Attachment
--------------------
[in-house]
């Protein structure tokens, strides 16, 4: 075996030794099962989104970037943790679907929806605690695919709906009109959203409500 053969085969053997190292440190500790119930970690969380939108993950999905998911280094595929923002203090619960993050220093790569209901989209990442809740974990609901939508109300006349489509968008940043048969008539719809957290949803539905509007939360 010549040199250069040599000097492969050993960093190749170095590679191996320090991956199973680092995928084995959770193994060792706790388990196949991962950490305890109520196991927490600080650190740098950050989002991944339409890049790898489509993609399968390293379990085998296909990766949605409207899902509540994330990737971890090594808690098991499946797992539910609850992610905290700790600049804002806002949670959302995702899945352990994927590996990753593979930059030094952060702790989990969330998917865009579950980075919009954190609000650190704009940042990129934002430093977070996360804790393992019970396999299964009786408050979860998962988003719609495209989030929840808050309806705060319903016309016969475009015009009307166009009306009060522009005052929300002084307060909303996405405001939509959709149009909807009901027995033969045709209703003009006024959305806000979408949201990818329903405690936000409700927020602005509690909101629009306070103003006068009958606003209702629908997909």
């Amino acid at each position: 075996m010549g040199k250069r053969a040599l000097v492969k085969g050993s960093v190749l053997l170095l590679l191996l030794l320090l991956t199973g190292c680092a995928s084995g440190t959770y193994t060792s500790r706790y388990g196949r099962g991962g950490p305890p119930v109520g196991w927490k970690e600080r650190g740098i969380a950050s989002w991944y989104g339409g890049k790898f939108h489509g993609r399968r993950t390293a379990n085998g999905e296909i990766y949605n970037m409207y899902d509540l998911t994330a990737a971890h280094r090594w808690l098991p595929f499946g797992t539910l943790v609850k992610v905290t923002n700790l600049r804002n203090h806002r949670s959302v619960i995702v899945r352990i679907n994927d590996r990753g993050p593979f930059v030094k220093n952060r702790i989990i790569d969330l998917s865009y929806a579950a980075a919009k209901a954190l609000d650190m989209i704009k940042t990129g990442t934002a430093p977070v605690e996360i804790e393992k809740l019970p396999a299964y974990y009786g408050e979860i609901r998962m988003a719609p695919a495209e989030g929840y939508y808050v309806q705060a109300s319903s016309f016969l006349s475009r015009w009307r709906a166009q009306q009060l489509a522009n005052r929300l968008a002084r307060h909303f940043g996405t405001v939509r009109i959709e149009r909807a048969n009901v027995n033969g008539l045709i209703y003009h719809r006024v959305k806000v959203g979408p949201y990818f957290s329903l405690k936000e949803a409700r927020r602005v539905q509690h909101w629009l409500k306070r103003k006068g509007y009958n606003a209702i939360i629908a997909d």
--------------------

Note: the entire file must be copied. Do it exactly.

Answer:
[in-house]
């Protein structure tokens, strides 16, 4: 075996030794099962989104970037943790679907929806605690695919709906009109959203409500 053969085969053997190292440190500790119930970690969380939108993950999905998911280094595929923002203090619960993050220093790569209901989209990442809740974990609901939508109300006349489509968008940043048969008539719809957290949803539905509007939360 010549040199250069040599000097492969050993960093190749170095590679191996320090991956199973680092995928084995959770193994060792706790388990196949991962950490305890109520196991927490600080650190740098950050989002991944339409890049790898489509993609399968390293379990085998296909990766949605409207899902509540994330990737971890090594808690098991499946797992539910609850992610905290700790600049804002806002949670959302995702899945352990994927590996990753593979930059030094952060702790989990969330998917865009579950980075919009954190609000650190704009940042990129934002430093977070996360804790393992019970396999299964009786408050979860998962988003719609495209989030929840808050309806705060319903016309016969475009015009009307166009009306009060522009005052929300002084307060909303996405405001939509959709149009909807009901027995033969045709209703003009006024959305806000979408949201990818329903405690936000409700927020602005509690909101629009306070103003006068009958606003209702629908997909």
């Amino acid at each position: 075996m010549g040199k250069r053969a040599l000097v492969k085969g050993s960093v190749l053997l170095l590679l191996l030794l320090l991956t199973g190292c680092a995928s084995g440190t959770y193994t060792s500790r706790y388990g196949r099962g991962g950490p305890p119930v109520g196991w927490k970690e600080r650190g740098i969380a950050s989002w991944y989104g339409g890049k790898f939108h489509g993609r399968r993950t390293a379990n085998g999905e296909i990766y949605n970037m409207y899902d509540l998911t994330a990737a971890h280094r090594w808690l098991p595929f499946g797992t539910l943790v609850k992610v905290t923002n700790l600049r804002n203090h806002r949670s959302v619960i995702v899945r352990i679907n994927d590996r990753g993050p593979f930059v030094k220093n952060r702790i989990i790569d969330l998917s865009y929806a579950a980075a919009k209901a954190l609000d650190m989209i704009k940042t990129g990442t934002a430093p977070v605690e996360i804790e393992k809740l019970p396999a299964y974990y009786g408050e979860i609901r998962m988003a719609p695919a495209e989030g929840y939508y808050v309806q705060a109300s319903s016309f016969l006349s475009r015009w009307r709906a166009q009306q009060l489509a522009n005052r929300l968008a002084r307060h909303f940043g996405t405001v939509r009109i959709e149009r909807a048969n009901v027995n033969g008539l045709i209703y003009h719809r006024v959305k806000v959203g979408p949201y990818f957290s329903l405690k936000e949803a409700r927020r602005v539905q509690h909101w629009l409500k306070r103003k006068g509007y009958n606003a209702i939360i629908a997909d």